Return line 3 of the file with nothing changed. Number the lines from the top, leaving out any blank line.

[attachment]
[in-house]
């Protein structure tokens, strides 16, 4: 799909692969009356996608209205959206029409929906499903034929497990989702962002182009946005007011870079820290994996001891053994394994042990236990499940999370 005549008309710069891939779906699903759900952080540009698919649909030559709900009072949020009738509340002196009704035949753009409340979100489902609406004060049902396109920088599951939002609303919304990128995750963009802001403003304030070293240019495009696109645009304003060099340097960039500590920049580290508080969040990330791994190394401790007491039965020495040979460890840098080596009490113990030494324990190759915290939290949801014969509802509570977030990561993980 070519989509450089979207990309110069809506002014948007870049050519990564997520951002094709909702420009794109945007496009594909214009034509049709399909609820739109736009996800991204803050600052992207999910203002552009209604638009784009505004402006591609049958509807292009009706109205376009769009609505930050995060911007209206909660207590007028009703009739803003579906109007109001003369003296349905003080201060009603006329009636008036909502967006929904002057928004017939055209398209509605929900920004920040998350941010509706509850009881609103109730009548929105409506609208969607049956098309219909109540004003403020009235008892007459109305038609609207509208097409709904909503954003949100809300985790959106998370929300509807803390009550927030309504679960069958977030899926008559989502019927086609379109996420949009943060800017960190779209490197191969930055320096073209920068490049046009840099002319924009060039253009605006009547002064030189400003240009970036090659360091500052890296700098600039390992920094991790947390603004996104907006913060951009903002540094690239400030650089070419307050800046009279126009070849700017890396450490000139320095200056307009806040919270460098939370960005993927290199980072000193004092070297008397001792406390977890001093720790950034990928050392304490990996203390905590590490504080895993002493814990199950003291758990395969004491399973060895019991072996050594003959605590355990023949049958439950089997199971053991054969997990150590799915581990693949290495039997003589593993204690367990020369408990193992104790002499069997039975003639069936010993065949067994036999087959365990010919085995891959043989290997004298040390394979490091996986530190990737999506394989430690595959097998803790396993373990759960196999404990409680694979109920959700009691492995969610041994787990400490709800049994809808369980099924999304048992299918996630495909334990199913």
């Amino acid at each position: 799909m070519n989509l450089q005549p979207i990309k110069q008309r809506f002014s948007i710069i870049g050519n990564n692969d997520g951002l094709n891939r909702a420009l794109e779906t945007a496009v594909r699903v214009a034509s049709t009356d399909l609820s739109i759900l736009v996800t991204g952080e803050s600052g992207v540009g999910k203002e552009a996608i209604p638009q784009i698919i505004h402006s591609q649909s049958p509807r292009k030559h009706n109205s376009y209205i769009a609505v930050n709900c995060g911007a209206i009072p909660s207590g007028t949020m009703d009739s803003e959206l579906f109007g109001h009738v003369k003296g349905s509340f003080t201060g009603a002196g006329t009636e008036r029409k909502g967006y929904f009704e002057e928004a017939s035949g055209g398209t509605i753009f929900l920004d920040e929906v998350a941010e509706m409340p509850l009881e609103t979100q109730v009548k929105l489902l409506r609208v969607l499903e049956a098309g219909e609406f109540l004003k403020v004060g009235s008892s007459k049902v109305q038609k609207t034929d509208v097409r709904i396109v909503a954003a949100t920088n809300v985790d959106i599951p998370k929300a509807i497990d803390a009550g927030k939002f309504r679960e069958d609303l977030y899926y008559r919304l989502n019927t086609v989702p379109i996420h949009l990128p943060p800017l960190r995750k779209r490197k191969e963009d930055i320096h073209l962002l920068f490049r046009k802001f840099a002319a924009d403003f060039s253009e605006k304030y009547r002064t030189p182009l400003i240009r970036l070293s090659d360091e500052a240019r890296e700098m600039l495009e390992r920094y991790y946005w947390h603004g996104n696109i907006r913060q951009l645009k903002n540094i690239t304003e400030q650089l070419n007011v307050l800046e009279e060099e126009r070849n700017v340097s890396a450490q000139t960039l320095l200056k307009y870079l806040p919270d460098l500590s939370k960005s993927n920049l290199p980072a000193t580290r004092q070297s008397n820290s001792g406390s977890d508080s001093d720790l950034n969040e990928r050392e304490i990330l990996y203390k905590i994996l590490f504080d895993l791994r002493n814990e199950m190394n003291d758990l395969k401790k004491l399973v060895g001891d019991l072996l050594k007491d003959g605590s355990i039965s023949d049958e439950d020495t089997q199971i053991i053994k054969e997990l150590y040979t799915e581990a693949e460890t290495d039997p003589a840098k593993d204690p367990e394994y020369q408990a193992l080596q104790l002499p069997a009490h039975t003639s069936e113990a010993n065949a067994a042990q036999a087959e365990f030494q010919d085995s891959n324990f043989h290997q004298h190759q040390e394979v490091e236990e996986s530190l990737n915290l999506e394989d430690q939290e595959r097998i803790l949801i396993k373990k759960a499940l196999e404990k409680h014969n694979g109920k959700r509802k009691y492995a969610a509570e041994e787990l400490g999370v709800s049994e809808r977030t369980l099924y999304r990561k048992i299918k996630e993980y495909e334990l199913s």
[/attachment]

């Amino acid at each position: 799909m070519n989509l450089q005549p979207i990309k110069q008309r809506f002014s948007i710069i870049g050519n990564n692969d997520g951002l094709n891939r909702a420009l794109e779906t945007a496009v594909r699903v214009a034509s049709t009356d399909l609820s739109i759900l736009v996800t991204g952080e803050s600052g992207v540009g999910k203002e552009a996608i209604p638009q784009i698919i505004h402006s591609q649909s049958p509807r292009k030559h009706n109205s376009y209205i769009a609505v930050n709900c995060g911007a209206i009072p909660s207590g007028t949020m009703d009739s803003e959206l579906f109007g109001h009738v003369k003296g349905s509340f003080t201060g009603a002196g006329t009636e008036r029409k909502g967006y929904f009704e002057e928004a017939s035949g055209g398209t509605i753009f929900l920004d920040e929906v998350a941010e509706m409340p509850l009881e609103t979100q109730v009548k929105l489902l409506r609208v969607l499903e049956a098309g219909e609406f109540l004003k403020v004060g009235s008892s007459k049902v109305q038609k609207t034929d509208v097409r709904i396109v909503a954003a949100t920088n809300v985790d959106i599951p998370k929300a509807i497990d803390a009550g927030k939002f309504r679960e069958d609303l977030y899926y008559r919304l989502n019927t086609v989702p379109i996420h949009l990128p943060p800017l960190r995750k779209r490197k191969e963009d930055i320096h073209l962002l920068f490049r046009k802001f840099a002319a924009d403003f060039s253009e605006k304030y009547r002064t030189p182009l400003i240009r970036l070293s090659d360091e500052a240019r890296e700098m600039l495009e390992r920094y991790y946005w947390h603004g996104n696109i907006r913060q951009l645009k903002n540094i690239t304003e400030q650089l070419n007011v307050l800046e009279e060099e126009r070849n700017v340097s890396a450490q000139t960039l320095l200056k307009y870079l806040p919270d460098l500590s939370k960005s993927n920049l290199p980072a000193t580290r004092q070297s008397n820290s001792g406390s977890d508080s001093d720790l950034n969040e990928r050392e304490i990330l990996y203390k905590i994996l590490f504080d895993l791994r002493n814990e199950m190394n003291d758990l395969k401790k004491l399973v060895g001891d019991l072996l050594k007491d003959g605590s355990i039965s023949d049958e439950d020495t089997q199971i053991i053994k054969e997990l150590y040979t799915e581990a693949e460890t290495d039997p003589a840098k593993d204690p367990e394994y020369q408990a193992l080596q104790l002499p069997a009490h039975t003639s069936e113990a010993n065949a067994a042990q036999a087959e365990f030494q010919d085995s891959n324990f043989h290997q004298h190759q040390e394979v490091e236990e996986s530190l990737n915290l999506e394989d430690q939290e595959r097998i803790l949801i396993k373990k759960a499940l196999e404990k409680h014969n694979g109920k959700r509802k009691y492995a969610a509570e041994e787990l400490g999370v709800s049994e809808r977030t369980l099924y999304r990561k048992i299918k996630e993980y495909e334990l199913s």